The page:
Health IT

Why bigger isn’t always better when it comes to big data in healthcare

There’s no doubt that big data is significantly impacting healthcare. Throughout the continuum of care, from hospitals to payers to patients to product providers, there continues to be a demand to create and store increasing amounts of digital data to strengthen the decision making process surrounding everything from operational performance to treatment types. Why is […]

There’s no doubt that big data is significantly impacting healthcare. Throughout the continuum of care, from hospitals to payers to patients to product providers, there continues to be a demand to create and store increasing amounts of digital data to strengthen the decision making process surrounding everything from operational performance to treatment types.

Why is the healthcare industry so data hungry? Well, it offers the distinct advantage of being able to segment customers in a way that ultimately provides a better understanding of how certain populations behave. In turn, companies are able to provide more precisely tailored products and services that put them a step ahead of their competitors.

While healthcare hangs its hat on big data to drive improved performance in all aspects of its business, it is important to keep in mind that the conclusions resulting from the crunching of cast data repositories might not always be the best way to arrive at even greater segmentation or service. This is particularly true within the pharmaceutical industry.

Big Data, Old Paradigm

A key challenge with big data is that it uses an old-fashioned paradigm that mandates dealing with large groups rather than individuals. For years macro data has been used and sifted through to identify and extract certain patterns, effectively chopping the data down into smaller and more manageable information that can direct a pharmaceutical company’s communications strategy.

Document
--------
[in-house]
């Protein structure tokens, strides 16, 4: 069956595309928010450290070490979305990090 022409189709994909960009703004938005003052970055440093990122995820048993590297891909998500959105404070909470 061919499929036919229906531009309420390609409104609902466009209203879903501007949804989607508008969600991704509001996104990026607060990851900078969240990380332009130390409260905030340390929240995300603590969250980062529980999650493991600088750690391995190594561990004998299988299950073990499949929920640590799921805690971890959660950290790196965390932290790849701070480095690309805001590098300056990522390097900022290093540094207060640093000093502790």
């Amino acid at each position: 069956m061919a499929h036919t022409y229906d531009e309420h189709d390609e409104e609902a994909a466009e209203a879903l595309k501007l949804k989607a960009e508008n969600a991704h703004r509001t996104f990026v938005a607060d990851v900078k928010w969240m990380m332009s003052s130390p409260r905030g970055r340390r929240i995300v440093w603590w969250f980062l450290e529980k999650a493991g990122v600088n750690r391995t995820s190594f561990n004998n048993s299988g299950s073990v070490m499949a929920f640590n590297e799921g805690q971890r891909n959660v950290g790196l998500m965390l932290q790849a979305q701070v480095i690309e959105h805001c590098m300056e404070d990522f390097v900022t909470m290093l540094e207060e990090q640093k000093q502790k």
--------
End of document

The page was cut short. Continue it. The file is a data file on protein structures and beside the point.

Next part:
When it comes to individualization, this big data approach misses the mark. In effect, this approach takes data from individuals, squashes it together into one big picture and then slices that picture up for various uses. But why do this if it is possible to easily gain access to individual preferences? The current process sidesteps the capacity to be really personal, and is, therefore, less relevant. And with new technology available to deliver this individual insight, the process of accruing targeted data is growing increasingly seamless. So why deal with groups and their data at all when it is possible to interface and collect more meaningful data at the individual level?

The Smaller, The Better

The reason companies need – and focus on – the “big” data is because they don’t have readily available access to data derived from one-on-one use. But the pharmaceutical industry actually has this – and it is important for the industry to take advantage of this to help medical professionals drive stronger outcomes.

Unlike many other businesses and industries, the pharmaceutical industry is allowed the unique opportunity to frequently meet one-on-one, face-to-face with its customers multiple times throughout the year in most markets. And while the Sunshine Act has limited the ways in which the pharmaceutical industry can engage with doctors, the industry is still able to have deep and meaningful exchanges that produce invaluable insights and don’t require the formalities or costs associated with focus groups and surveys to arrive at more effective sales strategies and treatments.